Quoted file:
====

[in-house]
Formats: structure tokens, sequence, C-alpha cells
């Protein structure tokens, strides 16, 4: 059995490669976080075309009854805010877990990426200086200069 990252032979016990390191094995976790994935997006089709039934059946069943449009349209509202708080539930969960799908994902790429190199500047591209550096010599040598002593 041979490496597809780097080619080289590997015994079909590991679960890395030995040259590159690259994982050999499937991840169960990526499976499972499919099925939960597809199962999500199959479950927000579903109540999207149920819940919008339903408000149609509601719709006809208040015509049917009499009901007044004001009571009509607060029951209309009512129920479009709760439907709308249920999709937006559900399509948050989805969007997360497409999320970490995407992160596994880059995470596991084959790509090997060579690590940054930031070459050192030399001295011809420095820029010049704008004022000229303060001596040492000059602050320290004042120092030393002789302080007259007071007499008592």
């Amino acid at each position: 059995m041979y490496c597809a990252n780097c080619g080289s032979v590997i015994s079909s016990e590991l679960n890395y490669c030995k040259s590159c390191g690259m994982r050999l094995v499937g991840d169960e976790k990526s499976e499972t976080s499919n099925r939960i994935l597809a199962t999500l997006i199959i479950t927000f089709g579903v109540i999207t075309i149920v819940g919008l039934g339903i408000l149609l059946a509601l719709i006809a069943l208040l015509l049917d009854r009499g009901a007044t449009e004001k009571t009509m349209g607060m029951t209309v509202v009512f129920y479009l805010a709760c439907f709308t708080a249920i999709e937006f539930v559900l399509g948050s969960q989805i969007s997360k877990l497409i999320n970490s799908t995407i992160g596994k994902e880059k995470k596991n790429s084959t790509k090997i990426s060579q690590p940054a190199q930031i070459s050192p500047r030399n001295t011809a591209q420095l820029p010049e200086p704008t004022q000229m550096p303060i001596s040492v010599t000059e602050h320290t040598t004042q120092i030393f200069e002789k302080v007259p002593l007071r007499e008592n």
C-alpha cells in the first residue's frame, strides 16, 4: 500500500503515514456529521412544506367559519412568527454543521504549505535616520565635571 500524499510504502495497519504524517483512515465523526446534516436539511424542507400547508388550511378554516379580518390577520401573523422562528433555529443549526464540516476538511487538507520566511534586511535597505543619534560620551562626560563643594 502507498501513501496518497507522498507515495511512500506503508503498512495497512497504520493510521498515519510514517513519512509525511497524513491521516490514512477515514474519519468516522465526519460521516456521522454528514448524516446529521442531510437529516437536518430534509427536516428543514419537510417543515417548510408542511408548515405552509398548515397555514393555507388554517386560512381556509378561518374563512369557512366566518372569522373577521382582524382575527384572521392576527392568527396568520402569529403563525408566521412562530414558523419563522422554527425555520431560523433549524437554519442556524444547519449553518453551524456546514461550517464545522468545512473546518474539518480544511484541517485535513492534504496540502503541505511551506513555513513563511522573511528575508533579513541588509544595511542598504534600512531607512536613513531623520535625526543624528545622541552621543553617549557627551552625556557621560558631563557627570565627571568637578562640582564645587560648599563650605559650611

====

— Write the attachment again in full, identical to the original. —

[in-house]
Formats: structure tokens, sequence, C-alpha cells
């Protein structure tokens, strides 16, 4: 059995490669976080075309009854805010877990990426200086200069 990252032979016990390191094995976790994935997006089709039934059946069943449009349209509202708080539930969960799908994902790429190199500047591209550096010599040598002593 041979490496597809780097080619080289590997015994079909590991679960890395030995040259590159690259994982050999499937991840169960990526499976499972499919099925939960597809199962999500199959479950927000579903109540999207149920819940919008339903408000149609509601719709006809208040015509049917009499009901007044004001009571009509607060029951209309009512129920479009709760439907709308249920999709937006559900399509948050989805969007997360497409999320970490995407992160596994880059995470596991084959790509090997060579690590940054930031070459050192030399001295011809420095820029010049704008004022000229303060001596040492000059602050320290004042120092030393002789302080007259007071007499008592």
């Amino acid at each position: 059995m041979y490496c597809a990252n780097c080619g080289s032979v590997i015994s079909s016990e590991l679960n890395y490669c030995k040259s590159c390191g690259m994982r050999l094995v499937g991840d169960e976790k990526s499976e499972t976080s499919n099925r939960i994935l597809a199962t999500l997006i199959i479950t927000f089709g579903v109540i999207t075309i149920v819940g919008l039934g339903i408000l149609l059946a509601l719709i006809a069943l208040l015509l049917d009854r009499g009901a007044t449009e004001k009571t009509m349209g607060m029951t209309v509202v009512f129920y479009l805010a709760c439907f709308t708080a249920i999709e937006f539930v559900l399509g948050s969960q989805i969007s997360k877990l497409i999320n970490s799908t995407i992160g596994k994902e880059k995470k596991n790429s084959t790509k090997i990426s060579q690590p940054a190199q930031i070459s050192p500047r030399n001295t011809a591209q420095l820029p010049e200086p704008t004022q000229m550096p303060i001596s040492v010599t000059e602050h320290t040598t004042q120092i030393f200069e002789k302080v007259p002593l007071r007499e008592n």
C-alpha cells in the first residue's frame, strides 16, 4: 500500500503515514456529521412544506367559519412568527454543521504549505535616520565635571 500524499510504502495497519504524517483512515465523526446534516436539511424542507400547508388550511378554516379580518390577520401573523422562528433555529443549526464540516476538511487538507520566511534586511535597505543619534560620551562626560563643594 502507498501513501496518497507522498507515495511512500506503508503498512495497512497504520493510521498515519510514517513519512509525511497524513491521516490514512477515514474519519468516522465526519460521516456521522454528514448524516446529521442531510437529516437536518430534509427536516428543514419537510417543515417548510408542511408548515405552509398548515397555514393555507388554517386560512381556509378561518374563512369557512366566518372569522373577521382582524382575527384572521392576527392568527396568520402569529403563525408566521412562530414558523419563522422554527425555520431560523433549524437554519442556524444547519449553518453551524456546514461550517464545522468545512473546518474539518480544511484541517485535513492534504496540502503541505511551506513555513513563511522573511528575508533579513541588509544595511542598504534600512531607512536613513531623520535625526543624528545622541552621543553617549557627551552625556557621560558631563557627570565627571568637578562640582564645587560648599563650605559650611